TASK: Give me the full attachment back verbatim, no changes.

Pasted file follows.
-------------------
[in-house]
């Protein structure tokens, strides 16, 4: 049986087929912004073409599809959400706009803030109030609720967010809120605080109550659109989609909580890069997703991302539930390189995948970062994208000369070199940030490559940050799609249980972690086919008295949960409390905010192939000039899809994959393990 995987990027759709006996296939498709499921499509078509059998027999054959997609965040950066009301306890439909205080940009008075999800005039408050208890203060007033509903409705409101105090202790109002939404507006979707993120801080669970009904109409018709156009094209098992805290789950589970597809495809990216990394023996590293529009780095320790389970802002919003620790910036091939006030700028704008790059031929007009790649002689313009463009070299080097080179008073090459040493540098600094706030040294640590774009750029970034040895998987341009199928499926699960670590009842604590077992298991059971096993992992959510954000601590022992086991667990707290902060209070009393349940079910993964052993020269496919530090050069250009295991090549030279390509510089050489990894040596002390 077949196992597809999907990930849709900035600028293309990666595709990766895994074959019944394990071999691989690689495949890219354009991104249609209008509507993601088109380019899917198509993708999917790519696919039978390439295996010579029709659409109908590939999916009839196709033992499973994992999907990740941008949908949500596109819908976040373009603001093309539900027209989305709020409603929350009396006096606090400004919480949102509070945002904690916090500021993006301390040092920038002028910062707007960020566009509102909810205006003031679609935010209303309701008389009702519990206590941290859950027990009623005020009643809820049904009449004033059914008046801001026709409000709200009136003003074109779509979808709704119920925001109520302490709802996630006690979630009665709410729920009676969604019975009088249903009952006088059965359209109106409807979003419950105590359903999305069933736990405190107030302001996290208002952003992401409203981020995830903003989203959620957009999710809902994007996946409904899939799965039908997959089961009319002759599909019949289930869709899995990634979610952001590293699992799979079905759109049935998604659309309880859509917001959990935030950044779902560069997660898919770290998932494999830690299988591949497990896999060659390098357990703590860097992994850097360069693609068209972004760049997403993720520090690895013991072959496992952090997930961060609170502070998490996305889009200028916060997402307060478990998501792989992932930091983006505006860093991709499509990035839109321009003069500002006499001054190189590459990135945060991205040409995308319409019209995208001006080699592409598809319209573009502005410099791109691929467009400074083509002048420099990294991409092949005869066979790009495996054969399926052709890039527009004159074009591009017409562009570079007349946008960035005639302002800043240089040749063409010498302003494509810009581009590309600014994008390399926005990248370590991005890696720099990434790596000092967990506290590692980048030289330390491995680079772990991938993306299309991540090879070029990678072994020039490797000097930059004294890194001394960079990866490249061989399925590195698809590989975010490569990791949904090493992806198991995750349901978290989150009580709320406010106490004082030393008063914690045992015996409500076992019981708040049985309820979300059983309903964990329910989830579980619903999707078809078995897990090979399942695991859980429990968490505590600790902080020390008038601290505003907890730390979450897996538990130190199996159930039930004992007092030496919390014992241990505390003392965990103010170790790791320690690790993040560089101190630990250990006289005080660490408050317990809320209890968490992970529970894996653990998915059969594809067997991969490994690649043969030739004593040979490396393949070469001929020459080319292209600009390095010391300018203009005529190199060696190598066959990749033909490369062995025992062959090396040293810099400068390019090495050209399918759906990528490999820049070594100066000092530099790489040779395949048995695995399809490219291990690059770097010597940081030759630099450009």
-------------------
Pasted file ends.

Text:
[in-house]
């Protein structure tokens, strides 16, 4: 049986087929912004073409599809959400706009803030109030609720967010809120605080109550659109989609909580890069997703991302539930390189995948970062994208000369070199940030490559940050799609249980972690086919008295949960409390905010192939000039899809994959393990 995987990027759709006996296939498709499921499509078509059998027999054959997609965040950066009301306890439909205080940009008075999800005039408050208890203060007033509903409705409101105090202790109002939404507006979707993120801080669970009904109409018709156009094209098992805290789950589970597809495809990216990394023996590293529009780095320790389970802002919003620790910036091939006030700028704008790059031929007009790649002689313009463009070299080097080179008073090459040493540098600094706030040294640590774009750029970034040895998987341009199928499926699960670590009842604590077992298991059971096993992992959510954000601590022992086991667990707290902060209070009393349940079910993964052993020269496919530090050069250009295991090549030279390509510089050489990894040596002390 077949196992597809999907990930849709900035600028293309990666595709990766895994074959019944394990071999691989690689495949890219354009991104249609209008509507993601088109380019899917198509993708999917790519696919039978390439295996010579029709659409109908590939999916009839196709033992499973994992999907990740941008949908949500596109819908976040373009603001093309539900027209989305709020409603929350009396006096606090400004919480949102509070945002904690916090500021993006301390040092920038002028910062707007960020566009509102909810205006003031679609935010209303309701008389009702519990206590941290859950027990009623005020009643809820049904009449004033059914008046801001026709409000709200009136003003074109779509979808709704119920925001109520302490709802996630006690979630009665709410729920009676969604019975009088249903009952006088059965359209109106409807979003419950105590359903999305069933736990405190107030302001996290208002952003992401409203981020995830903003989203959620957009999710809902994007996946409904899939799965039908997959089961009319002759599909019949289930869709899995990634979610952001590293699992799979079905759109049935998604659309309880859509917001959990935030950044779902560069997660898919770290998932494999830690299988591949497990896999060659390098357990703590860097992994850097360069693609068209972004760049997403993720520090690895013991072959496992952090997930961060609170502070998490996305889009200028916060997402307060478990998501792989992932930091983006505006860093991709499509990035839109321009003069500002006499001054190189590459990135945060991205040409995308319409019209995208001006080699592409598809319209573009502005410099791109691929467009400074083509002048420099990294991409092949005869066979790009495996054969399926052709890039527009004159074009591009017409562009570079007349946008960035005639302002800043240089040749063409010498302003494509810009581009590309600014994008390399926005990248370590991005890696720099990434790596000092967990506290590692980048030289330390491995680079772990991938993306299309991540090879070029990678072994020039490797000097930059004294890194001394960079990866490249061989399925590195698809590989975010490569990791949904090493992806198991995750349901978290989150009580709320406010106490004082030393008063914690045992015996409500076992019981708040049985309820979300059983309903964990329910989830579980619903999707078809078995897990090979399942695991859980429990968490505590600790902080020390008038601290505003907890730390979450897996538990130190199996159930039930004992007092030496919390014992241990505390003392965990103010170790790791320690690790993040560089101190630990250990006289005080660490408050317990809320209890968490992970529970894996653990998915059969594809067997991969490994690649043969030739004593040979490396393949070469001929020459080319292209600009390095010391300018203009005529190199060696190598066959990749033909490369062995025992062959090396040293810099400068390019090495050209399918759906990528490999820049070594100066000092530099790489040779395949048995695995399809490219291990690059770097010597940081030759630099450009």